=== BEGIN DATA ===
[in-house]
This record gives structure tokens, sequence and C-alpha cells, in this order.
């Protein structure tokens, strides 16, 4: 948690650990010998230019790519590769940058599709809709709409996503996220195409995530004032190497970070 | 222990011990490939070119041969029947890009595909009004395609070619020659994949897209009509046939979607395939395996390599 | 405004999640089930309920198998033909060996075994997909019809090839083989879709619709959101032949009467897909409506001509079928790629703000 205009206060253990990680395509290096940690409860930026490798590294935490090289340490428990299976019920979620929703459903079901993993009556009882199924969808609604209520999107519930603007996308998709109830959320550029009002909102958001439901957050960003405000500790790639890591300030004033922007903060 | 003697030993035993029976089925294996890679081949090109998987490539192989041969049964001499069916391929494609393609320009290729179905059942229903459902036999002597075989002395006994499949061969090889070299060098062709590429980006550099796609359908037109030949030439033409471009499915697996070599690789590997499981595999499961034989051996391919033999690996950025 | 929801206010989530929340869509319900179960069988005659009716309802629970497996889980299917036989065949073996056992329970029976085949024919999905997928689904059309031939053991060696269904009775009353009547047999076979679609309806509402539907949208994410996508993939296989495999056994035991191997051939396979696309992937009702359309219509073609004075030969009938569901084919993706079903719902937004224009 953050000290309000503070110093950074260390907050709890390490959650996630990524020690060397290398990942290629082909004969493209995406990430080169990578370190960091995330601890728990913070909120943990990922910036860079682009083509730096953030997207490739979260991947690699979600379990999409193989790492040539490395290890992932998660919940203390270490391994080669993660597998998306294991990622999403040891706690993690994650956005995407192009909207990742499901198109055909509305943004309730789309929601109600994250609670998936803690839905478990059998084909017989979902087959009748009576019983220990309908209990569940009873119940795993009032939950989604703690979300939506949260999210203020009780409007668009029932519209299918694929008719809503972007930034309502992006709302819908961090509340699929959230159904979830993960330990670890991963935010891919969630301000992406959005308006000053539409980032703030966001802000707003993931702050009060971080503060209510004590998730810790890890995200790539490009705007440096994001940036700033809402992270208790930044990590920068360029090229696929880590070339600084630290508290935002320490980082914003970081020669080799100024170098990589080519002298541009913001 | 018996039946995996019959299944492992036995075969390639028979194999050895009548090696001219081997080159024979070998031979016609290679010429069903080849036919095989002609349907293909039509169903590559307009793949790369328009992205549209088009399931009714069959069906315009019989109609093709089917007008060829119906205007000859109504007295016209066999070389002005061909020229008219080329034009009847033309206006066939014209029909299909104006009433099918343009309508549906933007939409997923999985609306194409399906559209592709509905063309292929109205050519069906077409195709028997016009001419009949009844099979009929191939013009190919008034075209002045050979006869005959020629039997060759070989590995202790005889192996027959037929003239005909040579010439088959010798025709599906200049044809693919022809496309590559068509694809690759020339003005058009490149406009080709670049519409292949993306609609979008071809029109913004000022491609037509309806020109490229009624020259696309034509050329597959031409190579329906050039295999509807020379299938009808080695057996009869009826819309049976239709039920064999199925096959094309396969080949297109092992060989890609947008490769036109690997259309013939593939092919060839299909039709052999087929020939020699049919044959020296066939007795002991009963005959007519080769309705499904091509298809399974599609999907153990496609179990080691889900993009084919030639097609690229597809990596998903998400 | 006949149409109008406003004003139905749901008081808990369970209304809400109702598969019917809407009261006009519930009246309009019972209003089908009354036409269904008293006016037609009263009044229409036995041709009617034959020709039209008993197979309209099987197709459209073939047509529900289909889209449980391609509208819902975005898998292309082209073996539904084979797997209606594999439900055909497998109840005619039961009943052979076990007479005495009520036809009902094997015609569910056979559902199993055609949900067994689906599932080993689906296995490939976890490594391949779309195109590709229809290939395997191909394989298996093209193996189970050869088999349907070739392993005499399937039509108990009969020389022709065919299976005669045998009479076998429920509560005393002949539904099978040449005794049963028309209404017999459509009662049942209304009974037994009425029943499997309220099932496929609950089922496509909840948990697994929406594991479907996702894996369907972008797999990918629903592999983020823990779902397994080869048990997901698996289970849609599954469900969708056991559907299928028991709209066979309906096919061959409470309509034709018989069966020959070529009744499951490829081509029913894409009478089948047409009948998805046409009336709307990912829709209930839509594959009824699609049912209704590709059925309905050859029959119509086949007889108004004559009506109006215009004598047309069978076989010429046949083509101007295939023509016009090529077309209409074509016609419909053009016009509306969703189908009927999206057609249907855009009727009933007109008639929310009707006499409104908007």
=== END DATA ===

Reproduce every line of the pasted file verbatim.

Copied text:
[in-house]
This record gives structure tokens, sequence and C-alpha cells, in this order.
């Protein structure tokens, strides 16, 4: 948690650990010998230019790519590769940058599709809709709409996503996220195409995530004032190497970070 | 222990011990490939070119041969029947890009595909009004395609070619020659994949897209009509046939979607395939395996390599 | 405004999640089930309920198998033909060996075994997909019809090839083989879709619709959101032949009467897909409506001509079928790629703000 205009206060253990990680395509290096940690409860930026490798590294935490090289340490428990299976019920979620929703459903079901993993009556009882199924969808609604209520999107519930603007996308998709109830959320550029009002909102958001439901957050960003405000500790790639890591300030004033922007903060 | 003697030993035993029976089925294996890679081949090109998987490539192989041969049964001499069916391929494609393609320009290729179905059942229903459902036999002597075989002395006994499949061969090889070299060098062709590429980006550099796609359908037109030949030439033409471009499915697996070599690789590997499981595999499961034989051996391919033999690996950025 | 929801206010989530929340869509319900179960069988005659009716309802629970497996889980299917036989065949073996056992329970029976085949024919999905997928689904059309031939053991060696269904009775009353009547047999076979679609309806509402539907949208994410996508993939296989495999056994035991191997051939396979696309992937009702359309219509073609004075030969009938569901084919993706079903719902937004224009 953050000290309000503070110093950074260390907050709890390490959650996630990524020690060397290398990942290629082909004969493209995406990430080169990578370190960091995330601890728990913070909120943990990922910036860079682009083509730096953030997207490739979260991947690699979600379990999409193989790492040539490395290890992932998660919940203390270490391994080669993660597998998306294991990622999403040891706690993690994650956005995407192009909207990742499901198109055909509305943004309730789309929601109600994250609670998936803690839905478990059998084909017989979902087959009748009576019983220990309908209990569940009873119940795993009032939950989604703690979300939506949260999210203020009780409007668009029932519209299918694929008719809503972007930034309502992006709302819908961090509340699929959230159904979830993960330990670890991963935010891919969630301000992406959005308006000053539409980032703030966001802000707003993931702050009060971080503060209510004590998730810790890890995200790539490009705007440096994001940036700033809402992270208790930044990590920068360029090229696929880590070339600084630290508290935002320490980082914003970081020669080799100024170098990589080519002298541009913001 | 018996039946995996019959299944492992036995075969390639028979194999050895009548090696001219081997080159024979070998031979016609290679010429069903080849036919095989002609349907293909039509169903590559307009793949790369328009992205549209088009399931009714069959069906315009019989109609093709089917007008060829119906205007000859109504007295016209066999070389002005061909020229008219080329034009009847033309206006066939014209029909299909104006009433099918343009309508549906933007939409997923999985609306194409399906559209592709509905063309292929109205050519069906077409195709028997016009001419009949009844099979009929191939013009190919008034075209002045050979006869005959020629039997060759070989590995202790005889192996027959037929003239005909040579010439088959010798025709599906200049044809693919022809496309590559068509694809690759020339003005058009490149406009080709670049519409292949993306609609979008071809029109913004000022491609037509309806020109490229009624020259696309034509050329597959031409190579329906050039295999509807020379299938009808080695057996009869009826819309049976239709039920064999199925096959094309396969080949297109092992060989890609947008490769036109690997259309013939593939092919060839299909039709052999087929020939020699049919044959020296066939007795002991009963005959007519080769309705499904091509298809399974599609999907153990496609179990080691889900993009084919030639097609690229597809990596998903998400 | 006949149409109008406003004003139905749901008081808990369970209304809400109702598969019917809407009261006009519930009246309009019972209003089908009354036409269904008293006016037609009263009044229409036995041709009617034959020709039209008993197979309209099987197709459209073939047509529900289909889209449980391609509208819902975005898998292309082209073996539904084979797997209606594999439900055909497998109840005619039961009943052979076990007479005495009520036809009902094997015609569910056979559902199993055609949900067994689906599932080993689906296995490939976890490594391949779309195109590709229809290939395997191909394989298996093209193996189970050869088999349907070739392993005499399937039509108990009969020389022709065919299976005669045998009479076998429920509560005393002949539904099978040449005794049963028309209404017999459509009662049942209304009974037994009425029943499997309220099932496929609950089922496509909840948990697994929406594991479907996702894996369907972008797999990918629903592999983020823990779902397994080869048990997901698996289970849609599954469900969708056991559907299928028991709209066979309906096919061959409470309509034709018989069966020959070529009744499951490829081509029913894409009478089948047409009948998805046409009336709307990912829709209930839509594959009824699609049912209704590709059925309905050859029959119509086949007889108004004559009506109006215009004598047309069978076989010429046949083509101007295939023509016009090529077309209409074509016609419909053009016009509306969703189908009927999206057609249907855009009727009933007109008639929310009707006499409104908007």